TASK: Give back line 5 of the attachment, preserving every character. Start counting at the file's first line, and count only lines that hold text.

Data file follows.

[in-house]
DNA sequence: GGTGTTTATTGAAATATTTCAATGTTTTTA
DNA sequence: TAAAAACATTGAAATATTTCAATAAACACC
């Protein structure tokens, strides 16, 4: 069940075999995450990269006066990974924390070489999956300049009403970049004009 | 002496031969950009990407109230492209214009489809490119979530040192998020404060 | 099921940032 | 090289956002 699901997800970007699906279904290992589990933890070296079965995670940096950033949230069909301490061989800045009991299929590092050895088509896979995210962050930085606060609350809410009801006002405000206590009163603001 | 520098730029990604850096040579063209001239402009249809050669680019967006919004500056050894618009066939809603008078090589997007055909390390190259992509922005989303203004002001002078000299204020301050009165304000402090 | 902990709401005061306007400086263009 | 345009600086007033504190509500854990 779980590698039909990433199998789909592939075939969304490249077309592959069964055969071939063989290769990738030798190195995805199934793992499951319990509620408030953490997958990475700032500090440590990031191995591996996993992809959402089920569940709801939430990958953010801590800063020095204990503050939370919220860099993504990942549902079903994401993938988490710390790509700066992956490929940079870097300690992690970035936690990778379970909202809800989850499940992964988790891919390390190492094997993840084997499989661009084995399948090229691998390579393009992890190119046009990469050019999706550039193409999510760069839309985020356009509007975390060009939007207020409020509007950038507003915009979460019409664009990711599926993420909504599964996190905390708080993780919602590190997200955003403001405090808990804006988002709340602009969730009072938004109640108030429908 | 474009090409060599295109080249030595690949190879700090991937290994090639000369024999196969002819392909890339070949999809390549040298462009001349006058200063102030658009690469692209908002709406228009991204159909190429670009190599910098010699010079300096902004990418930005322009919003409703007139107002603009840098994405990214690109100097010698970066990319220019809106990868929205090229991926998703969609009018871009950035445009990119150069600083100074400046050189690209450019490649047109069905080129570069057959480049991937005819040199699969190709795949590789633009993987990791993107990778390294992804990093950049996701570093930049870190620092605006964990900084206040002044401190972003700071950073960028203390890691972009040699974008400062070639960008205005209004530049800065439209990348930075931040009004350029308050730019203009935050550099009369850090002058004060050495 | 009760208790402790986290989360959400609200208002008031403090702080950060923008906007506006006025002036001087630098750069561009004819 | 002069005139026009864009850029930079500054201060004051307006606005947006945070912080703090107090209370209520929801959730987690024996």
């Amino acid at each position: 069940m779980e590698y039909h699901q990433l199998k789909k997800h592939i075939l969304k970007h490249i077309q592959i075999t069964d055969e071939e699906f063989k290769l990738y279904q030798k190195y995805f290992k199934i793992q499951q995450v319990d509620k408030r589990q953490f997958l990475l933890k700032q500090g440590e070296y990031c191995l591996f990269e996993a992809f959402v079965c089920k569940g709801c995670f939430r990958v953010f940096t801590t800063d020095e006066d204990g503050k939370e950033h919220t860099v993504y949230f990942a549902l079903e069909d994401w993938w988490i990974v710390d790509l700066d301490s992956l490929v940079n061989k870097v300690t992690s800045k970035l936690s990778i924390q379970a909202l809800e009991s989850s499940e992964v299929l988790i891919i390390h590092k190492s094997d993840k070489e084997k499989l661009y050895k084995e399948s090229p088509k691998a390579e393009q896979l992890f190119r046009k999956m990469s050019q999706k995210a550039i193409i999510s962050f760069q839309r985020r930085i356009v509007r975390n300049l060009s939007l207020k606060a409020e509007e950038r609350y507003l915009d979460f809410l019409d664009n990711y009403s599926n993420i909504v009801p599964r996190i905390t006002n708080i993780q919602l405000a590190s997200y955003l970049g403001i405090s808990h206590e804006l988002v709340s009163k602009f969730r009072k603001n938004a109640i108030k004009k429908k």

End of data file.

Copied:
């Amino acid at each position: 069940m779980e590698y039909h699901q990433l199998k789909k997800h592939i075939l969304k970007h490249i077309q592959i075999t069964d055969e071939e699906f063989k290769l990738y279904q030798k190195y995805f290992k199934i793992q499951q995450v319990d509620k408030r589990q953490f997958l990475l933890k700032q500090g440590e070296y990031c191995l591996f990269e996993a992809f959402v079965c089920k569940g709801c995670f939430r990958v953010f940096t801590t800063d020095e006066d204990g503050k939370e950033h919220t860099v993504y949230f990942a549902l079903e069909d994401w993938w988490i990974v710390d790509l700066d301490s992956l490929v940079n061989k870097v300690t992690s800045k970035l936690s990778i924390q379970a909202l809800e009991s989850s499940e992964v299929l988790i891919i390390h590092k190492s094997d993840k070489e084997k499989l661009y050895k084995e399948s090229p088509k691998a390579e393009q896979l992890f190119r046009k999956m990469s050019q999706k995210a550039i193409i999510s962050f760069q839309r985020r930085i356009v509007r975390n300049l060009s939007l207020k606060a409020e509007e950038r609350y507003l915009d979460f809410l019409d664009n990711y009403s599926n993420i909504v009801p599964r996190i905390t006002n708080i993780q919602l405000a590190s997200y955003l970049g403001i405090s808990h206590e804006l988002v709340s009163k602009f969730r009072k603001n938004a109640i108030k004009k429908k």